13  The poorer skilled workers tried to join together to protect their own interests – the first efforts to form a trade union  Guilds – declined in importance because of the merchants established trading stations, “factories”, in different parts of Europe – became important at national level  One of the most important Company of the Staple in Calais  “staple” an international term used by merchants and governments meaning that certain goods could only be sold in particular places

14  Calais – became the staple for all English wool  An arrangement that suited the merchants and the Crown  In towns a new middle class was developing  By 15 th century most merchants were educated  The lawyers another town class – in London they were considered equal to big merchants and manufacturers  By the end of the Middle Ages the more successful of lawyers, merchants, esquires, cloth manufacturers and yeomen farmers were forming a single class of people

15  They created a new atmosphere in Britain - they were the literate class  They questioned the way in which Church and the state were organised, the value of feudal system  They disliked serfdom – unchristian and not economic  When Edward III asked for money – his parliament asked for the royal accounts  The Parliament – the poor could not qualify to be members

16 The Condition of Women  Little is known  Marriage was the single most important event  The decision was taken by the family for financial reasons  The wife of a noble had responsibilities: when he was away she was in charge of the manor and the village lands, the servants, the harvest and the animals  She had to defend the manor if attacked  The family home was dark and smelly

17 Language and Culture  Plays were performed at important religious festivals – “mystery plays”  Edward III had forbidden the speaking of French in his army – a way of making the army aware of its Englishness  By the end of the 14 th century English was again a written language – very different from the Anglo-Saxon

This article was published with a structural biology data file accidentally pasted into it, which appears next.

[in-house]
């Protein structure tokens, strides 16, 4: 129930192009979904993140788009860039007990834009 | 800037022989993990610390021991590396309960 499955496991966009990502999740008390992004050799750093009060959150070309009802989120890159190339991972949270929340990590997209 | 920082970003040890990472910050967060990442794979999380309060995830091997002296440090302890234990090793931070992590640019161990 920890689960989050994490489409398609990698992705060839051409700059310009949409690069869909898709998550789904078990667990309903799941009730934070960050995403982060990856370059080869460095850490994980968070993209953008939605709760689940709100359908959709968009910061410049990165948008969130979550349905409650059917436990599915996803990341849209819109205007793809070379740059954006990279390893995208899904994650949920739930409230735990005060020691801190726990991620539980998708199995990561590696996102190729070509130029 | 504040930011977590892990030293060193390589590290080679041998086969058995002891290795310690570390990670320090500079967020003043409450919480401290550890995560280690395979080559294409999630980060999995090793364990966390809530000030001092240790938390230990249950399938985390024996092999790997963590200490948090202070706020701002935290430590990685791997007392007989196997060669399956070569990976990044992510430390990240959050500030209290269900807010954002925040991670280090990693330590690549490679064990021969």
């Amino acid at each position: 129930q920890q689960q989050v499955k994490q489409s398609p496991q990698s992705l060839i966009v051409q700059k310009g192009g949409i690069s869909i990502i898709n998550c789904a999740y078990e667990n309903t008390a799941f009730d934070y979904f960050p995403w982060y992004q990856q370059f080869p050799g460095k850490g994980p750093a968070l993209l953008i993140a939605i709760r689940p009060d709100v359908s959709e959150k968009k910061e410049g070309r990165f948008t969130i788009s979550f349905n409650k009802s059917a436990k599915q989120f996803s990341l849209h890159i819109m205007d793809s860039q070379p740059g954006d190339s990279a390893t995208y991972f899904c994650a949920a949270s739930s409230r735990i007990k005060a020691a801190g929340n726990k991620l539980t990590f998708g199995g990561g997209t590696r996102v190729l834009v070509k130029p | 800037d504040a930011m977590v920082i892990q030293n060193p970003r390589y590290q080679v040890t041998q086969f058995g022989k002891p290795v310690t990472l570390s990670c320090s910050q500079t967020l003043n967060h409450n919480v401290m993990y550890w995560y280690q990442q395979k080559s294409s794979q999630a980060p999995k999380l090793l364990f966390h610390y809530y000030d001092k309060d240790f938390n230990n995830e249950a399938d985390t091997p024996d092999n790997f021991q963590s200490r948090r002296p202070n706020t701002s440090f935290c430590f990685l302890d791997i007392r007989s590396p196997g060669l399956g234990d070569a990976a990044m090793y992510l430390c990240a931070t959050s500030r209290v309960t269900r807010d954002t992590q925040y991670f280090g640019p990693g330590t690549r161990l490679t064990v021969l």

18  William Langland - a priest, wrote a poem Piers Plowman a dreamer-narrator’s search for the path of salvation, in which he describes the times in which he lived  A religious allegory in alliterative verse  The poem manifests concern with the corruption of society  His importance in the English prose: the chief translator of the Bible  Geoffrey Chaucer – he found English brick and left it marble  His masterpiece The Canterbury Tales

19 The Tudor Age  Population changes  Demographic and economic changes: rapid recovery of population after the Black Death  Famine and epidemics disrupted the Tudor economy  The expansion both of the area of land and of consumer demand stimulated the commercialization of agriculture and the rise of entrepreneurs, encouraging urban renewal, enhancing the material culture;  Merchant classes invested in voyages of exploration

20  Labouring families and urban dwellers were wrecked by poverty  Inflation, speculation in land by investors, unemployment, vagrancy – were the evils of the period  1590s the size of the workforce exceeded available employment  Average wages and living standards declined accordingly

21 Material culture, Art and Literature  1530-1569 – a yeoman’s house was three rooms  1570 and after – 6,7,8 rooms  Poorer families preferred ground floor extensions: kitchen, second bedchamber  Higher echelons of society the Tudor manor houses were characterized by increased luxury

22  Architecture: combined late medieval and classic styles, but aimed to show off the wealth: Hardwick New Hall, Derbyshire – acres of glass and towering  Tall brick chimneys – the arrival of fireplaces and kitchen within the main house  The long gallery hung with historical portraits  The art of painting and portraiture – transformed in Henry VIII’s reign by Hans Holbein the Younger

23  Before his coming to England the art objects were the tapestries  Henry VIII ordered a life-size wall painting at Whitehall to create visual propaganda  He was made to appear more imperial, richly decorated with jewellery  Prince Edward was depicted as a toddler wearing a fine red tunic decorated with shimmering gold thread

24  Caused the market for luxury goods and art works to boom – anyone who mattered wanted a portrait  Hilliard the painter of Elisabeth I – miniature  Musical development: organists, lute  England visited by Flemish, Italian and Spanish musicians  The influence of Venice, Florence, Mantua and Rome - madrigalists